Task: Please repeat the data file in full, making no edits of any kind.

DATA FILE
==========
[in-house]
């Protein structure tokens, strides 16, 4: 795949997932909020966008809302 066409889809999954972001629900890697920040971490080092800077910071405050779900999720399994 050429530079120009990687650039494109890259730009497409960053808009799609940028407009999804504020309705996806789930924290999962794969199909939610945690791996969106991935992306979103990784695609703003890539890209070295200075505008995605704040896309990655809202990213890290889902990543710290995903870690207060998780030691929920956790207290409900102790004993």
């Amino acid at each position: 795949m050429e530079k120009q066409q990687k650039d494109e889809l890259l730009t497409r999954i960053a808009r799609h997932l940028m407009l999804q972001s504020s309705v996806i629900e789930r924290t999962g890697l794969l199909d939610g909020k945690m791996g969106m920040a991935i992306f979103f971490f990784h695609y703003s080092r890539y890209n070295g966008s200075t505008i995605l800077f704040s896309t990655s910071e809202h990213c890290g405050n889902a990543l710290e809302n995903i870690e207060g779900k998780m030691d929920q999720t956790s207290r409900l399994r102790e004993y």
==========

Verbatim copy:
[in-house]
């Protein structure tokens, strides 16, 4: 795949997932909020966008809302 066409889809999954972001629900890697920040971490080092800077910071405050779900999720399994 050429530079120009990687650039494109890259730009497409960053808009799609940028407009999804504020309705996806789930924290999962794969199909939610945690791996969106991935992306979103990784695609703003890539890209070295200075505008995605704040896309990655809202990213890290889902990543710290995903870690207060998780030691929920956790207290409900102790004993």
């Amino acid at each position: 795949m050429e530079k120009q066409q990687k650039d494109e889809l890259l730009t497409r999954i960053a808009r799609h997932l940028m407009l999804q972001s504020s309705v996806i629900e789930r924290t999962g890697l794969l199909d939610g909020k945690m791996g969106m920040a991935i992306f979103f971490f990784h695609y703003s080092r890539y890209n070295g966008s200075t505008i995605l800077f704040s896309t990655s910071e809202h990213c890290g405050n889902a990543l710290e809302n995903i870690e207060g779900k998780m030691d929920q999720t956790s207290r409900l399994r102790e004993y």